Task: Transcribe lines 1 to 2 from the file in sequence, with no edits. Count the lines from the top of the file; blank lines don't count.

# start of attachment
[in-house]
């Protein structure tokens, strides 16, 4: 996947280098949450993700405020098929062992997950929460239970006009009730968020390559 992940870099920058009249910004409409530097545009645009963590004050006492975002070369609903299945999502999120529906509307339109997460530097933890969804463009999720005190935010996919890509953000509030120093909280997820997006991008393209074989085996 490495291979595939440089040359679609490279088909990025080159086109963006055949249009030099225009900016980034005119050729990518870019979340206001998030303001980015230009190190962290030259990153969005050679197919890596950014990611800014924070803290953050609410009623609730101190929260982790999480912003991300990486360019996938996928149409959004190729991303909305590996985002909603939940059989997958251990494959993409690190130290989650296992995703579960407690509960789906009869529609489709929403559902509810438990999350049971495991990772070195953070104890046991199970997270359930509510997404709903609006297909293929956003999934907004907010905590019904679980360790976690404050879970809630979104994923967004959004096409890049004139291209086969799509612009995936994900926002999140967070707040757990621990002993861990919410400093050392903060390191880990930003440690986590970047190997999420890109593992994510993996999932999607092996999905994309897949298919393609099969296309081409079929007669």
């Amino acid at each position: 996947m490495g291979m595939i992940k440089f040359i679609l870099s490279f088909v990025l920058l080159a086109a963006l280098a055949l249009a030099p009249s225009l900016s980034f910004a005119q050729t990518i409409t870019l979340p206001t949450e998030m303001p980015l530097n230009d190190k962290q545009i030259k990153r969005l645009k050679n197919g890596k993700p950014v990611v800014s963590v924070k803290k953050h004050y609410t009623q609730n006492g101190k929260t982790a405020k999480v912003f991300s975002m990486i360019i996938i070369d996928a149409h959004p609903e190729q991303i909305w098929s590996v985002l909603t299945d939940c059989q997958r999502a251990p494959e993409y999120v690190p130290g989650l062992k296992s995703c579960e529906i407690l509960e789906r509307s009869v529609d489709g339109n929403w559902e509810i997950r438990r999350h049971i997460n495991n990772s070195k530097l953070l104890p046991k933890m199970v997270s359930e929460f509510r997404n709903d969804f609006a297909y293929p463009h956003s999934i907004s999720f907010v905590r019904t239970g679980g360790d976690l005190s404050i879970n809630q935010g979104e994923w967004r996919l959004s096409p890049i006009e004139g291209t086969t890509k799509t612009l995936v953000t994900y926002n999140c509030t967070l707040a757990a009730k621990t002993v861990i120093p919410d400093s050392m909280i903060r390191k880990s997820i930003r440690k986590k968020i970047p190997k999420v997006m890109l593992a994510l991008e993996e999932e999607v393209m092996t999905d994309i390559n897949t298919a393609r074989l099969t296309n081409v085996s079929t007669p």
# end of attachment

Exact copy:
[in-house]
């Protein structure tokens, strides 16, 4: 996947280098949450993700405020098929062992997950929460239970006009009730968020390559 992940870099920058009249910004409409530097545009645009963590004050006492975002070369609903299945999502999120529906509307339109997460530097933890969804463009999720005190935010996919890509953000509030120093909280997820997006991008393209074989085996 490495291979595939440089040359679609490279088909990025080159086109963006055949249009030099225009900016980034005119050729990518870019979340206001998030303001980015230009190190962290030259990153969005050679197919890596950014990611800014924070803290953050609410009623609730101190929260982790999480912003991300990486360019996938996928149409959004190729991303909305590996985002909603939940059989997958251990494959993409690190130290989650296992995703579960407690509960789906009869529609489709929403559902509810438990999350049971495991990772070195953070104890046991199970997270359930509510997404709903609006297909293929956003999934907004907010905590019904679980360790976690404050879970809630979104994923967004959004096409890049004139291209086969799509612009995936994900926002999140967070707040757990621990002993861990919410400093050392903060390191880990930003440690986590970047190997999420890109593992994510993996999932999607092996999905994309897949298919393609099969296309081409079929007669």